- POSTED: 01 Aug 2014 14:48
- UPDATED: 01 Aug 2014 15:41
A 72-hour truce agreed by Israel and Gaza militants started Friday at 0500 GMT, with diplomats hoping it will pave the way for a longer-term halt to hostilities.
GAZA CITY, Palestinian Territories: A 72-hour ceasefire between Israel and Gaza militants went into effect on Friday (Aug 1) as a diplomatic push for a more durable end to almost four weeks of bloodshed gained pace.
As the humanitarian truce began at 0500 GMT, the skies over the Gaza Strip fell silent, although in the preceding two hours, there was still heavy Israeli fire and the sound of outgoing rockets.
As the truce took hold, Gaza doctor Belal al-Dabour tweeted: "This ceasefire should give us a glimpse on our life for the coming months after Israel destroyed everything. It's not going to be pretty." Hours earlier, Israeli tank and air fire killed 14 Palestinians in the Gaza Strip, and the Israeli army said five of its soldiers died in mortar fire near the border with the Palestinian enclave.
While the ceasefire was accepted by Hamas, the main power in Gaza, in the name of all militant groups, a spokesman for the Islamist movement stressed it was dependent on Israel reciprocating.
"Hamas and all the resistance movements have accepted a 72-hour humanitarian ceasefire from 8:00am Friday which will be respected by all these movements if the other party also observes the ceasefire," said Fawzi Barhum.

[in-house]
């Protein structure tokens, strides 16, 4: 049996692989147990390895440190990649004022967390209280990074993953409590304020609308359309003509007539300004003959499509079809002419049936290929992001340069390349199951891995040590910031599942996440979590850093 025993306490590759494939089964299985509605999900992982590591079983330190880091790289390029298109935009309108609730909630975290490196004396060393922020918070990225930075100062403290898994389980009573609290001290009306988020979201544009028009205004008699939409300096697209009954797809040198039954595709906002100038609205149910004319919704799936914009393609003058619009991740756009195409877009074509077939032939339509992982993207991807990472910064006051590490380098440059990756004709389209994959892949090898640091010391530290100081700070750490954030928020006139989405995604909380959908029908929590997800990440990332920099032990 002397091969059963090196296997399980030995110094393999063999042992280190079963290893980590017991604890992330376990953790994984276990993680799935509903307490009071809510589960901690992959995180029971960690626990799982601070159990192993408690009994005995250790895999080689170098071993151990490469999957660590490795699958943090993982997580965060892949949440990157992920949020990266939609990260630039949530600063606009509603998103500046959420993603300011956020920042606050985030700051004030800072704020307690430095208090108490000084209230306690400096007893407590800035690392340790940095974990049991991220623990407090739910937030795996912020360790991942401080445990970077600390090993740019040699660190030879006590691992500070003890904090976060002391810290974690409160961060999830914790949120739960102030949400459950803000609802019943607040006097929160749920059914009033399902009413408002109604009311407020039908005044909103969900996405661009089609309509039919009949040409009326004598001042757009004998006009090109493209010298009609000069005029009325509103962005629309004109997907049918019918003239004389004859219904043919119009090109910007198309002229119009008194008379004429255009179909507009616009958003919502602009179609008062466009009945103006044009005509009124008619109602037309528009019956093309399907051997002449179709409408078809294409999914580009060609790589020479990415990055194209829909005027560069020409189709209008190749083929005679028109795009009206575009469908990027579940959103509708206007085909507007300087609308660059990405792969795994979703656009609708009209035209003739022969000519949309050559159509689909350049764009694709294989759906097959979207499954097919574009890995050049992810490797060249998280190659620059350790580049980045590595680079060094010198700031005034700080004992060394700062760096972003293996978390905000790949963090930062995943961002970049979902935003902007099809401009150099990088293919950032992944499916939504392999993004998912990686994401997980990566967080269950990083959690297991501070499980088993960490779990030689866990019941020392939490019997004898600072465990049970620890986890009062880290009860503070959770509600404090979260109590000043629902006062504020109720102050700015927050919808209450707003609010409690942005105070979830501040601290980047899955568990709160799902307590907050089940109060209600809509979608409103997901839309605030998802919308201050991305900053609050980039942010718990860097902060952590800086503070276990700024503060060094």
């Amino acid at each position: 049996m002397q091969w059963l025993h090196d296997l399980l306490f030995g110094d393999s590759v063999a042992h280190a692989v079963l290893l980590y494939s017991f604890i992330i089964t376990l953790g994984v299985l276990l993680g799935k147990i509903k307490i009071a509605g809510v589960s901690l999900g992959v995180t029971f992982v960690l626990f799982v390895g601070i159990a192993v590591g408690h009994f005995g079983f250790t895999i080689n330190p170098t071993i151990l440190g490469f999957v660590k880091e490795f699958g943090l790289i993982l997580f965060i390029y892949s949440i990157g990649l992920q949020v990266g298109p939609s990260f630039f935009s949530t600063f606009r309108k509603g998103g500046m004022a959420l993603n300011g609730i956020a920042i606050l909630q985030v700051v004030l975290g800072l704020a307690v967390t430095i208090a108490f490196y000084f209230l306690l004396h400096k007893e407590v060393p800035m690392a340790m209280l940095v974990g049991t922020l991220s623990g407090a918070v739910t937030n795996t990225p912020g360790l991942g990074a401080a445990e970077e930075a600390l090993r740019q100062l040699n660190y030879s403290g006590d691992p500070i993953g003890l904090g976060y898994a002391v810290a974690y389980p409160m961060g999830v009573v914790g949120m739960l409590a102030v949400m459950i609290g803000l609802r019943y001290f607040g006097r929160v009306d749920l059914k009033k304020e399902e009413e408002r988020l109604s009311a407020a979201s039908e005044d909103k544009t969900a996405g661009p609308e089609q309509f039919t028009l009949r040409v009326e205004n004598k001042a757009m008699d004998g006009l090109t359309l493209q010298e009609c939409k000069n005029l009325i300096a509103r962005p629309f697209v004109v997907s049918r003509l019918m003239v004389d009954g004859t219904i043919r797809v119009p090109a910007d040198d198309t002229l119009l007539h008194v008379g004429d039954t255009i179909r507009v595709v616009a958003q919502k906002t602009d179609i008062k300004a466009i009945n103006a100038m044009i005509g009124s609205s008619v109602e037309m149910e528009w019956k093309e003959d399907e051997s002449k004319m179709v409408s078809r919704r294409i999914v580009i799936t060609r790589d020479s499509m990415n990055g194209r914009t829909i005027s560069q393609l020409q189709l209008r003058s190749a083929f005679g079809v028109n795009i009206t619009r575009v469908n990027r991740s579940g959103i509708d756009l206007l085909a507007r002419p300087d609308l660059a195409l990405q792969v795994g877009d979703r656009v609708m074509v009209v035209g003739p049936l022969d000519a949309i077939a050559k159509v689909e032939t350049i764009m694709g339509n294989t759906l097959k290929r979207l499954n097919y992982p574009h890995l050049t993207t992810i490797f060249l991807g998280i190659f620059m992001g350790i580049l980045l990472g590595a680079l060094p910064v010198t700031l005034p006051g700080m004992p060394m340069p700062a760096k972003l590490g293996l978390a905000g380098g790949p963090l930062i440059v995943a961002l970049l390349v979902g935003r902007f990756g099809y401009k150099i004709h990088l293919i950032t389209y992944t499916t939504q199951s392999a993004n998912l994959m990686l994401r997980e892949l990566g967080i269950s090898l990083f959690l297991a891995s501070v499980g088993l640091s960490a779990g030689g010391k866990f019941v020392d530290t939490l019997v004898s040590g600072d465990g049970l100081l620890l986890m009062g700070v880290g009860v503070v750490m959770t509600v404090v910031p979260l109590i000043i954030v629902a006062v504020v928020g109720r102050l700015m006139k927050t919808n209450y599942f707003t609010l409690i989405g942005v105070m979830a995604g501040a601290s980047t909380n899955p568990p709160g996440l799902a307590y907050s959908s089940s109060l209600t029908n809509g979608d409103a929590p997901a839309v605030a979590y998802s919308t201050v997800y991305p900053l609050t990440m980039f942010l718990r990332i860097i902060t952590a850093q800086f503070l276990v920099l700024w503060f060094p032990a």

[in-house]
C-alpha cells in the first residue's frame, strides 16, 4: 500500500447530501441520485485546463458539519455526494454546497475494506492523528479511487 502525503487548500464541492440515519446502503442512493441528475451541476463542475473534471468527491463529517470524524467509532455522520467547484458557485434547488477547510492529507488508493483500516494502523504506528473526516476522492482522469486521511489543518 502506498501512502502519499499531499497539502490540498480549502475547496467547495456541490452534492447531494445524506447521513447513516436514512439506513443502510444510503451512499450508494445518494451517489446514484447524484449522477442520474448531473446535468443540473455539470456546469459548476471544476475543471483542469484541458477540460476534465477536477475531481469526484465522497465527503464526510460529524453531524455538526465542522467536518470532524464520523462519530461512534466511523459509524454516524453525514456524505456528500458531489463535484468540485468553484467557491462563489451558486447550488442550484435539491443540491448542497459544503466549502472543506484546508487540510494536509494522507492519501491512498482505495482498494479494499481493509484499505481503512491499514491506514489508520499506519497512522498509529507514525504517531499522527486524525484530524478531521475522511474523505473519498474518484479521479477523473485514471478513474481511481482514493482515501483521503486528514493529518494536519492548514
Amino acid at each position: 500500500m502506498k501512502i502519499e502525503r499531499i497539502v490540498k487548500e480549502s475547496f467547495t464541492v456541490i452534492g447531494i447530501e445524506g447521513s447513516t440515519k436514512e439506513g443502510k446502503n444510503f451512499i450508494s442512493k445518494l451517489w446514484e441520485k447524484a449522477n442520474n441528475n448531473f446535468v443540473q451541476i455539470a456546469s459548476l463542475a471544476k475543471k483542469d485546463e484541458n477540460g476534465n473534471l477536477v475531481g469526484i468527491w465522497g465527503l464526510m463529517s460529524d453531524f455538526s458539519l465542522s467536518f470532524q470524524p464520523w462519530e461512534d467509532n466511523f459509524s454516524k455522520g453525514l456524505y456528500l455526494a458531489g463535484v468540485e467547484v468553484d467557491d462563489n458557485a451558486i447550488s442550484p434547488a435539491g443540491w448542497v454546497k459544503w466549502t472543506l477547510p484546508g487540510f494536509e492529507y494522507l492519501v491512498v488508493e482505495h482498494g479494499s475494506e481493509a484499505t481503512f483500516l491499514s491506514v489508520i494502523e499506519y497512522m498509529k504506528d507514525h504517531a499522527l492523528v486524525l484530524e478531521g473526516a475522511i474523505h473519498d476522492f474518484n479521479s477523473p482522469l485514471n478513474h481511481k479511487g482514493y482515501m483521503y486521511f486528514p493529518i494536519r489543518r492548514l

A source in the office of Israeli Prime Minister Benjamin Netanyahu said: "Israel has accepted the US/UN proposal for a 72-hour humanitarian ceasefire beginning 8:00 am Friday".
British Foreign Secretary Philip Hammond welcomed the halt to firing, the latest and longest of several.
"We should now redouble our efforts and leave no stone unturned, to ensure this is a lasting and durable ceasefire to make way for substantial discussions to resolve the underlying issues on both sides," he said.
Just minutes before the truce deadline, Palestinians continued to fire rockets into southern Israel, with five brought down by missile defences, army radio said. The ceasefire came after the UN Security Council expressed "grave disappointment" that repeated calls for a truce had not been heeded, and demanded there be a series of humanitarian breaks to ease conditions for civilians trapped in the war-torn territory.